Celebrating Thanksgiving Like the First Immigrants
Countless souls have journeyed to the United States before and after her founding to call America home. Here, they embrace American customs and holidays, including the annual celebration of gratitude.
America the Beautiful includes “O beautiful for pilgrim feet,” a testament to the countless souls who have journeyed to the United States before and after her founding to call America home. Here, they embrace American customs and holidays, including the annual celebration of gratitude.
Bolivia and Colombia don’t have a Thanksgiving Day like the United States does. But after Adrian Garcia and his wife, Leonor, emigrated from Bolivia, he said, “We adjusted to the culture here and celebrate Thanksgiving with friends and relatives.”
That includes much more than the traditional turkey and mashed potatoes for a festive dinner.
Michael and Lucy Scotti met at a New Jersey university where she was studying on a student visa from Colombia. As they dated, he invited her to meet his parents at the family’s Thanksgiving dinner.
“I was so amazed and shocked by all the love they put into everything there,” Lucy remembers, “and when they gave thanks to God for all the abundance and the blessings, I was very impressed by that.”
Along with the turkey and the sweet potatoes, which Lucy had not seen before, there were also courses of lasagna, pasta, antipasto and more, since Michael’s parents had immigrated from Italy. “Everybody was so happy and in such a joyful mood; that was very touching to me,” Lucy said.
But Lucy and the Garcias also found more to be thankful for. So did the first immigrants to arrive in what was to be the United States — the Spaniards at St. Augustine, Florida, and the Puritans at Plymouth, Massachusetts.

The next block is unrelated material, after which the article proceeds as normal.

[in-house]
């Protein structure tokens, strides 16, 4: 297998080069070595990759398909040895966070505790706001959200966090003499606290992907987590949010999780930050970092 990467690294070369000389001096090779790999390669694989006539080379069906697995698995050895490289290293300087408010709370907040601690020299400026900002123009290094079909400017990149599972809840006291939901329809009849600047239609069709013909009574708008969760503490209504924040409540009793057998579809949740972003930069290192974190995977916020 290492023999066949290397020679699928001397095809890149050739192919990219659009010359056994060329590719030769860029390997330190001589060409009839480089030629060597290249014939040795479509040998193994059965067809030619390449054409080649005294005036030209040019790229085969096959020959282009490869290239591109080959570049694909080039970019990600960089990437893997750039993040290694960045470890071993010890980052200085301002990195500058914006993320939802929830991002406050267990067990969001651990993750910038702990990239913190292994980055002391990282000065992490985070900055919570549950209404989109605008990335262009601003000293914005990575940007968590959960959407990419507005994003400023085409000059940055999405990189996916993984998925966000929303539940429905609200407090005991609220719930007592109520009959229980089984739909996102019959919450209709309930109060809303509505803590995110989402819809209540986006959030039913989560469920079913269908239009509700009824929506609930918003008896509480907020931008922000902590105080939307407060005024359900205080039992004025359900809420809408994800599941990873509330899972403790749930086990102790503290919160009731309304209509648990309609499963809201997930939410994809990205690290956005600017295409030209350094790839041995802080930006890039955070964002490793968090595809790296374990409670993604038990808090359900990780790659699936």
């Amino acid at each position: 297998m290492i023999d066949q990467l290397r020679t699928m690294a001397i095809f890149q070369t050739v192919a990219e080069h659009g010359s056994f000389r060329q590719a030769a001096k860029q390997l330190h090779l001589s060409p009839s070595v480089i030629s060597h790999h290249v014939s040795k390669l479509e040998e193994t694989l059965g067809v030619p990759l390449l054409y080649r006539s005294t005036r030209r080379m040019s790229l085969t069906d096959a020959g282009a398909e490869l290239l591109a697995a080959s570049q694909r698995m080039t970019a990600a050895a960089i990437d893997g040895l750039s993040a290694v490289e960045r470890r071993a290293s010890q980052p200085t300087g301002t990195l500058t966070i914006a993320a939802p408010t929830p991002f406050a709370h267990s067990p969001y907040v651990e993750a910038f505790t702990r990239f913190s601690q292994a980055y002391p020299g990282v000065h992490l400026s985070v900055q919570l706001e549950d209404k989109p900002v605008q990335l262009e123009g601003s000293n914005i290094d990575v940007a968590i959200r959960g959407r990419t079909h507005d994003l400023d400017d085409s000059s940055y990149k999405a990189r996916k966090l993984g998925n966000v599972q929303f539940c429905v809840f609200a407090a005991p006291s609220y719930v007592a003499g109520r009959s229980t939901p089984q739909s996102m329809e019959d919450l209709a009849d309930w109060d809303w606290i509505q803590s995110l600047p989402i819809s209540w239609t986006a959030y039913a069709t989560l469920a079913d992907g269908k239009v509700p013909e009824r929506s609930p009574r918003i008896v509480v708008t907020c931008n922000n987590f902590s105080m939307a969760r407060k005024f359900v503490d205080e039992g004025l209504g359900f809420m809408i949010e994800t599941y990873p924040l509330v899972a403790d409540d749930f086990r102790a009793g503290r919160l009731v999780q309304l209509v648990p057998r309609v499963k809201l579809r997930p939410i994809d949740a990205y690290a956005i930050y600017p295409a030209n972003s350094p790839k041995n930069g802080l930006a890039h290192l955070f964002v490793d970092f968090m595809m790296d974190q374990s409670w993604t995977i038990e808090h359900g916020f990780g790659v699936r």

Coming to America, the English pilgrims gave thanks to the Almighty for his providence in the autumn of 1621, then officially proclaimed their second Thanksgiving in New England a day of prayer to thank God for delivering them from starvation and drought.
However, America’s actual first Thanksgiving took place 56 years earlier — on Sept. 8, 1565 — when 1,200 immigrant Spanish colonists and soldiers stepped ashore in what they named St. Augustine, Florida, to establish the first permanent colony in the New World.
Their first act was one of thanksgiving, led by the first person chosen to step ashore, Father Francisco Lopez de Mendoza Grajales, the fleet chaplain.
“I took a cross and went to meet him [Capt. General Don Pedro Menendez de Aviles], singing the hymn Te Deum Laudamus (We Praise You God),” the priest later recorded. “The General, followed by all … marched up to the cross, knelt and kissed it. A large number of Indians watched these proceedings and imitated all that they saw done.” The new arrivals then celebrated a solemn Mass of the Nativity of the Blessed Virgin Mary, as it was her feast day, in thanksgiving for their safe arrival.
They were admirably anticipating what centuries later the Catechism (1360) would remind the faithful: “The Eucharist is a sacrifice of thanksgiving to the Father, a blessing by which the Church expresses her gratitude to God for all his benefits, for all that he has accomplished through creation, redemption and sanctification. Eucharist means first of all ‘thanksgiving.’”
As Paragraph 1328 reiterates, “It is called Eucharist because it is an action of thanksgiving to God.”
After Mass, everyone, including the native people, joined together for a feast. Notably, the first Catholic parish in the future United States began on this day of thanksgiving.